Thursday, April 9, 2020

Microbial infestation of lub oil

Microbial infestation of lube oil is the undesirable growth of bacteria, yeasts and/or moulds in  the oil. 
Infestation of the oil can be due to contaminated seawater, hydrocarbon source already 
onboard or due to poor housekeeping practices. 
The problems are like tank washing with contaminated seawater, water ingress from leaks of  seals (as in a stern tube, CPP etc.,), leaking cooling water, microbe infested fuel oil 
contamination, onboard contamination due badly maintained or stagnant tanks (long lay off),  bilge water etc., 

The effects of such microbial infestation can be
a. Slimy appearance of the oil; the slime tends to cling to the crankcase doors 
b. Rust films 
c. Honey-colored films on the journals, later associated with corrosion pitting 
d. Black stains on white metal bearings, pins and journals 
e. Brown or grey/black deposits on metallic parts 
f. Corrosion of the purifier bowl and newly machined surface 
g. Sludge accumulation in crankcase and excessive sludge at the purifier discharge 
h. Paint stripping in the crankcase 
i. Additive depletion 
j. Rancid or sulfitic smells 
k. Increase in oil acidity or sudden loss of alkalinity. (BN) 
l. Stable water content in the oil, which is not resolved by the purifier 
m. Filter plugging in heavy weather 
n. Persistent demulsification problems 
o. Reduction of heat transfer in coolers
 
To counter the problems of the microbial infestation, it is necessary to take steps to prevent 
such infestation. 
The microbial infestation is not possible without the presence of water. Some water in the oil  in inevitable due to leaks, condensation, etc., so it is necessary to constantly purify the oil. 
Tanks should be provided with drain cocks at the bottom most part to regularly drain the 
tank of water. The tanks should be designed to prevent any pockets where the flow is 
minimal or stagnant. The oil should be stored outside the 15~35˚C range. This temperature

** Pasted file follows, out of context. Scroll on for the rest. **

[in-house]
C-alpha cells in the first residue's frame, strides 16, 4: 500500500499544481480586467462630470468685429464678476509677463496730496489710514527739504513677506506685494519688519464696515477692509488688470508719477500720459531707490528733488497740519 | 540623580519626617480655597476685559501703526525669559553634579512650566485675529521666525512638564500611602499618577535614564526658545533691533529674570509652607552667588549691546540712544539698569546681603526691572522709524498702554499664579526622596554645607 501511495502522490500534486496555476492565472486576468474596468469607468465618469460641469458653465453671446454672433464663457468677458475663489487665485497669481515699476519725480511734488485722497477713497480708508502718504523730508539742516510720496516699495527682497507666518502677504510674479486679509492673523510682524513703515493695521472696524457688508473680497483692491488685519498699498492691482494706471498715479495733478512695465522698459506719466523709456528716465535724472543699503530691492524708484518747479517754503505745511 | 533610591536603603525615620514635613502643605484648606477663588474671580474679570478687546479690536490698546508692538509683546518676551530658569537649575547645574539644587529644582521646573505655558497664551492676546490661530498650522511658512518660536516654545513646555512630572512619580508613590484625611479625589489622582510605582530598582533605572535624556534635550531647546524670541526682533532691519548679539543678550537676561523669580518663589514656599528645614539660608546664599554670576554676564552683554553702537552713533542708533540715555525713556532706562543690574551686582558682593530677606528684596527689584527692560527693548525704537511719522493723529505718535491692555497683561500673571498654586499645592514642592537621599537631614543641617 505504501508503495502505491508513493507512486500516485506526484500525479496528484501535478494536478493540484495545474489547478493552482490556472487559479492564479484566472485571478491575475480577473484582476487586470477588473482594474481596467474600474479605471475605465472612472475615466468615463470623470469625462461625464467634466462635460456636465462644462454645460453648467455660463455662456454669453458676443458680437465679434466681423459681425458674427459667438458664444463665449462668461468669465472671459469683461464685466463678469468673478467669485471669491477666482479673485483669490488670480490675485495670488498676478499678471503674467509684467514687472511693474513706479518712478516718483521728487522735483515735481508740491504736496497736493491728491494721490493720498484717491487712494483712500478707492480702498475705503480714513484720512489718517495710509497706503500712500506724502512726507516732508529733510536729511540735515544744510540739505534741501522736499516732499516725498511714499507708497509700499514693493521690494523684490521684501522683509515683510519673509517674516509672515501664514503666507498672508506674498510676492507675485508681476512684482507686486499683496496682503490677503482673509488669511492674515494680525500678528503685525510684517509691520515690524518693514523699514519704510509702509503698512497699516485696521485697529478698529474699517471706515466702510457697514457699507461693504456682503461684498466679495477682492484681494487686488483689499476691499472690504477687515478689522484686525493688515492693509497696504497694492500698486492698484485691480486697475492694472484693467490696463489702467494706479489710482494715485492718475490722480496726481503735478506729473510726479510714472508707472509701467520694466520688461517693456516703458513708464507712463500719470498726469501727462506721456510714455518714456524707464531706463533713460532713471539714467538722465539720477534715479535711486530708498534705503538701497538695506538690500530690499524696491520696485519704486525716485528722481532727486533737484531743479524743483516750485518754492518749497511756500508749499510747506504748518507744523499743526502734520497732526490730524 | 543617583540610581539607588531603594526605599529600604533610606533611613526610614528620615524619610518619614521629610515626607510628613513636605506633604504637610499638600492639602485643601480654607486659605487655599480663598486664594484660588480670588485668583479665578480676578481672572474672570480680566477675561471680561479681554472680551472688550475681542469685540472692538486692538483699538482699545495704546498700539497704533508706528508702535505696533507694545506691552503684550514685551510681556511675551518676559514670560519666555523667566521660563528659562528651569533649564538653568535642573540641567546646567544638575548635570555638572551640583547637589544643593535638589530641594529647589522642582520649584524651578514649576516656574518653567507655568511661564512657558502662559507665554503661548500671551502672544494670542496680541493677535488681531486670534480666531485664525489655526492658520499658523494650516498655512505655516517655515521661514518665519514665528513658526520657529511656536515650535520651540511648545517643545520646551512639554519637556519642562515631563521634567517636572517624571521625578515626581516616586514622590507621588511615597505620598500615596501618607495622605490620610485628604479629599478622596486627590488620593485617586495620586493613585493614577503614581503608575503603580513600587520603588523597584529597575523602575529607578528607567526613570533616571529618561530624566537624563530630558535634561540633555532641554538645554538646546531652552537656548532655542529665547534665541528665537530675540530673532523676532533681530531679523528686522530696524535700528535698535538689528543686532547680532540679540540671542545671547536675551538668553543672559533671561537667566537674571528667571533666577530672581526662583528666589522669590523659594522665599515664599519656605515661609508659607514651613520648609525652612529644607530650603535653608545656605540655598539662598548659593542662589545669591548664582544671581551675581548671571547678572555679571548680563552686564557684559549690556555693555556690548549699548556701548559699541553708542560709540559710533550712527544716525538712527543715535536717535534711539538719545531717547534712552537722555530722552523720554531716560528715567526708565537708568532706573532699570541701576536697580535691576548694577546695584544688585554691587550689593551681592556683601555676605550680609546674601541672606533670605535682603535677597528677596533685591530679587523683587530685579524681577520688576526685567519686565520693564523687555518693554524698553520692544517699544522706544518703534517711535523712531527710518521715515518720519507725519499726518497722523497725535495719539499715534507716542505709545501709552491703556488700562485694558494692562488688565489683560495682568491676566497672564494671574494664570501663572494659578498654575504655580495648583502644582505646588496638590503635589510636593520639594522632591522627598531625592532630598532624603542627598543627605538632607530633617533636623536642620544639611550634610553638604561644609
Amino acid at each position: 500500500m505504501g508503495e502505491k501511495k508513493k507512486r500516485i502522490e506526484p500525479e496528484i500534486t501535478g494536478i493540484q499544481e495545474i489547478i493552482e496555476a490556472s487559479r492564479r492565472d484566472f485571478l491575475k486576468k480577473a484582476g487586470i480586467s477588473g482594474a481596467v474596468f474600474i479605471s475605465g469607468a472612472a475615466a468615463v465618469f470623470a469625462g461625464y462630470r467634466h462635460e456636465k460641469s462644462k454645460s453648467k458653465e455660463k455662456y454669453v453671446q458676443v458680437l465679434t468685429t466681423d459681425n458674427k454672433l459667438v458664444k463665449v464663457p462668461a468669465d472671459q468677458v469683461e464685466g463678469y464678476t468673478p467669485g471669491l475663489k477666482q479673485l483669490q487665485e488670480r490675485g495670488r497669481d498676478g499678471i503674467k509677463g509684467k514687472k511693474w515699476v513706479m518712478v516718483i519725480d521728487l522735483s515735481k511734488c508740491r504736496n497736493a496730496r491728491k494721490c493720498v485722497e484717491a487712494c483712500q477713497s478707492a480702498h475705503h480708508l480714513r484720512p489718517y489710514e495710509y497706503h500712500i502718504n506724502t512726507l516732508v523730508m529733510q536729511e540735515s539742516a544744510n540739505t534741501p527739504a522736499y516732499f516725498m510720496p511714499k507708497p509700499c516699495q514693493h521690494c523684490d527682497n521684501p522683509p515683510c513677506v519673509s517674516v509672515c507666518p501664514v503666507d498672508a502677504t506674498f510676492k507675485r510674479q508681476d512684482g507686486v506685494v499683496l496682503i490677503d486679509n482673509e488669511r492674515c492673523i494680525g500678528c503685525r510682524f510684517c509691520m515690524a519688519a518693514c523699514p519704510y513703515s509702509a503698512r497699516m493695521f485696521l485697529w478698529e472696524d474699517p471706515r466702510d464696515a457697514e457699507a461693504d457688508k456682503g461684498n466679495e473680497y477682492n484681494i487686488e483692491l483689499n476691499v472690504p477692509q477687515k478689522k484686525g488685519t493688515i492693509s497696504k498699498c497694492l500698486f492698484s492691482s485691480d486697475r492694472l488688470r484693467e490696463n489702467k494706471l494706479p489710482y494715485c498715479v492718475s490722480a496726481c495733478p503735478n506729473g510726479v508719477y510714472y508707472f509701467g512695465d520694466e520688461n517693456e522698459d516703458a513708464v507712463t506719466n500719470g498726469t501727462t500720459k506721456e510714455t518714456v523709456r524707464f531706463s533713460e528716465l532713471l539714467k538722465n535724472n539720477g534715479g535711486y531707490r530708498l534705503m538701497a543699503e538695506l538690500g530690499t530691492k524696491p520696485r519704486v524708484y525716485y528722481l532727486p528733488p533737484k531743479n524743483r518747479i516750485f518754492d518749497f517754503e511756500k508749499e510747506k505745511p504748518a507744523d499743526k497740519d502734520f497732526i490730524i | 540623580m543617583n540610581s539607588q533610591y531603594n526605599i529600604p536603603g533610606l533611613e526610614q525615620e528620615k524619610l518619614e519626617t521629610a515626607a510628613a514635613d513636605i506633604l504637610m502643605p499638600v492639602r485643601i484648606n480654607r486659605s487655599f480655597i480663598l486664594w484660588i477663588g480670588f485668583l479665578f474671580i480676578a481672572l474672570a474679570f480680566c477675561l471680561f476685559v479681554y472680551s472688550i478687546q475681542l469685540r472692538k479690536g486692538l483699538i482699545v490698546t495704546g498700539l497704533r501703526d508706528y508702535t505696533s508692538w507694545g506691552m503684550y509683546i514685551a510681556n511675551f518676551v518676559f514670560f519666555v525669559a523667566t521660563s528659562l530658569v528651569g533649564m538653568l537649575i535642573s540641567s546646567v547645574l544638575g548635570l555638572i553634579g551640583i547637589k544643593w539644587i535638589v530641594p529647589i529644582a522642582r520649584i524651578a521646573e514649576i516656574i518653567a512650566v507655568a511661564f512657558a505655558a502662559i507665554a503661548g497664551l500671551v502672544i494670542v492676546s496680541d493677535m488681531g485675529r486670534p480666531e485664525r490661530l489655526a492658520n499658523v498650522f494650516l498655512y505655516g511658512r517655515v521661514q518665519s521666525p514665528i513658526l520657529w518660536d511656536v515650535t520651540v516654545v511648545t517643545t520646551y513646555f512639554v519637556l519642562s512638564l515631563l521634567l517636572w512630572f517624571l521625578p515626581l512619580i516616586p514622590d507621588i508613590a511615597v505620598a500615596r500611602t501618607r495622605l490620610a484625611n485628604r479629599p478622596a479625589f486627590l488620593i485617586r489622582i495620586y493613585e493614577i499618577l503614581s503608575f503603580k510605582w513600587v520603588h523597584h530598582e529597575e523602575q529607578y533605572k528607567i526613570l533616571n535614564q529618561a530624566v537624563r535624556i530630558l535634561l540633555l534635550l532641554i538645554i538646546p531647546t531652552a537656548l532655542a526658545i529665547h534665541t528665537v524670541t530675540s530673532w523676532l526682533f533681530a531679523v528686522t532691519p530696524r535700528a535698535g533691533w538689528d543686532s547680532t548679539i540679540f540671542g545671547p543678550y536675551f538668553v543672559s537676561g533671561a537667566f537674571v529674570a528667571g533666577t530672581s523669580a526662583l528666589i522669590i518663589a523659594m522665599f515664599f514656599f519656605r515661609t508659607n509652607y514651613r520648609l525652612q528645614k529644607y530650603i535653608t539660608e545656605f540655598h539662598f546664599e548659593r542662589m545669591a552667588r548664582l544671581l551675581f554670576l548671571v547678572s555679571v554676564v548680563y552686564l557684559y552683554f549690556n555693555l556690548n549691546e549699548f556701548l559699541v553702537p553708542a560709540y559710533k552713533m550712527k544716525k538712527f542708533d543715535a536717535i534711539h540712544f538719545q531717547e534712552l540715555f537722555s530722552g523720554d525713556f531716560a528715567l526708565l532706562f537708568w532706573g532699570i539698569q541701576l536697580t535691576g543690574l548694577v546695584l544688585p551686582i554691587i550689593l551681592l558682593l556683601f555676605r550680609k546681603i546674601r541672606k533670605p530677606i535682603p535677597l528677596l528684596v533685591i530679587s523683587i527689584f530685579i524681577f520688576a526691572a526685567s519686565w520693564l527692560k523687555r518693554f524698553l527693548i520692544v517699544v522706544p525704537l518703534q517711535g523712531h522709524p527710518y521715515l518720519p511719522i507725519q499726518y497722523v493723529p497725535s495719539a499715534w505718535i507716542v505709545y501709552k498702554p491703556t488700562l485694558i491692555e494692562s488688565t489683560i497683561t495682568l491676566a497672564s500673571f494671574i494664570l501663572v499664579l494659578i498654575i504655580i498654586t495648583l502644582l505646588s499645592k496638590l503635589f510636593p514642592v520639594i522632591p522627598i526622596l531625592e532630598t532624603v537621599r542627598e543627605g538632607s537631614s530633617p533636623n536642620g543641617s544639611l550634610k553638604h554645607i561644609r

zone is very conducive for bacterial growth. Preferably, the tank should be kept at a higher 
temperature to facilitate sterilization. Lube oils have a maximum risk of infestation in the 
water-cooled pistons engine. Therefore, care must be taken not to allow any scope for water  leakage from the cooling system and the coolers should be kept leak free. 
Once the oil is infested, it is necessary to kill the bacteria by physical, chemical or other 
means. 

PHYSICAL MEANS: 
a. Settling: microbes settle the as they have a higher specific gravity (Sp.gr. 1.05) 
b. Centrifuges: they can be separated by centrifuging 
c. Filtration: microbes can be filtered by suitably staging filters 
d. Heat: This is a function of both temperature and time at that temperature. A 
temperature of over 70'C for 20 minutes is effective in killing the microbes. However 
this is difficult to achieve at the plate surfaces and it may be necessary to sterilize the 
tank first say by the use of steam lances before filling with oil for heat treatment 

CHEMICAL MEANS: 
Killing microbes using microbes is easy and effective, however the selection of chemicals 
appropriate for the system application and should be done with care. Such things as 
compatibility and hazards should be taken into account. However, if the infestation is acute,
 higher concentration of dosage of the chemical is required. This may render the oil unusable and has to be discharged to shore facilities. 

Other means of combating the microbes are available like 
a. Irradiation (UV Rays, Gamma Rays or X Rays)
b. By ultrasonic treatment of the infested oil
c. Using microwaves
d. Continuous pasteurization of the infested oil and heat control

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